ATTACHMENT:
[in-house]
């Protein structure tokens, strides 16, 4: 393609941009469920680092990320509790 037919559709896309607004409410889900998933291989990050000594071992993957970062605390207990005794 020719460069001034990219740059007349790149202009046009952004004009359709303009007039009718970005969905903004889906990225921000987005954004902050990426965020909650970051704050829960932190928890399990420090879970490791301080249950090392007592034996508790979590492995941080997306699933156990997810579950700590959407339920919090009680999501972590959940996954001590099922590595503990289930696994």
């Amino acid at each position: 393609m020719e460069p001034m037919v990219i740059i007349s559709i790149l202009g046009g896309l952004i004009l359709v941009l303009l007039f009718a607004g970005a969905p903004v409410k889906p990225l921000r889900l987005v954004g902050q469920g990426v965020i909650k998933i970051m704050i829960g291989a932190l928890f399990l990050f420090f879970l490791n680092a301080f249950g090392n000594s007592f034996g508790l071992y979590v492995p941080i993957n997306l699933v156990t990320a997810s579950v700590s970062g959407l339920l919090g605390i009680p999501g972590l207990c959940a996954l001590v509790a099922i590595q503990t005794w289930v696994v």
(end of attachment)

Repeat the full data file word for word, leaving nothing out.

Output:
[in-house]
């Protein structure tokens, strides 16, 4: 393609941009469920680092990320509790 037919559709896309607004409410889900998933291989990050000594071992993957970062605390207990005794 020719460069001034990219740059007349790149202009046009952004004009359709303009007039009718970005969905903004889906990225921000987005954004902050990426965020909650970051704050829960932190928890399990420090879970490791301080249950090392007592034996508790979590492995941080997306699933156990997810579950700590959407339920919090009680999501972590959940996954001590099922590595503990289930696994």
């Amino acid at each position: 393609m020719e460069p001034m037919v990219i740059i007349s559709i790149l202009g046009g896309l952004i004009l359709v941009l303009l007039f009718a607004g970005a969905p903004v409410k889906p990225l921000r889900l987005v954004g902050q469920g990426v965020i909650k998933i970051m704050i829960g291989a932190l928890f399990l990050f420090f879970l490791n680092a301080f249950g090392n000594s007592f034996g508790l071992y979590v492995p941080i993957n997306l699933v156990t990320a997810s579950v700590s970062g959407l339920l919090g605390i009680p999501g972590l207990c959940a996954l001590v509790a099922i590595q503990t005794w289930v696994v």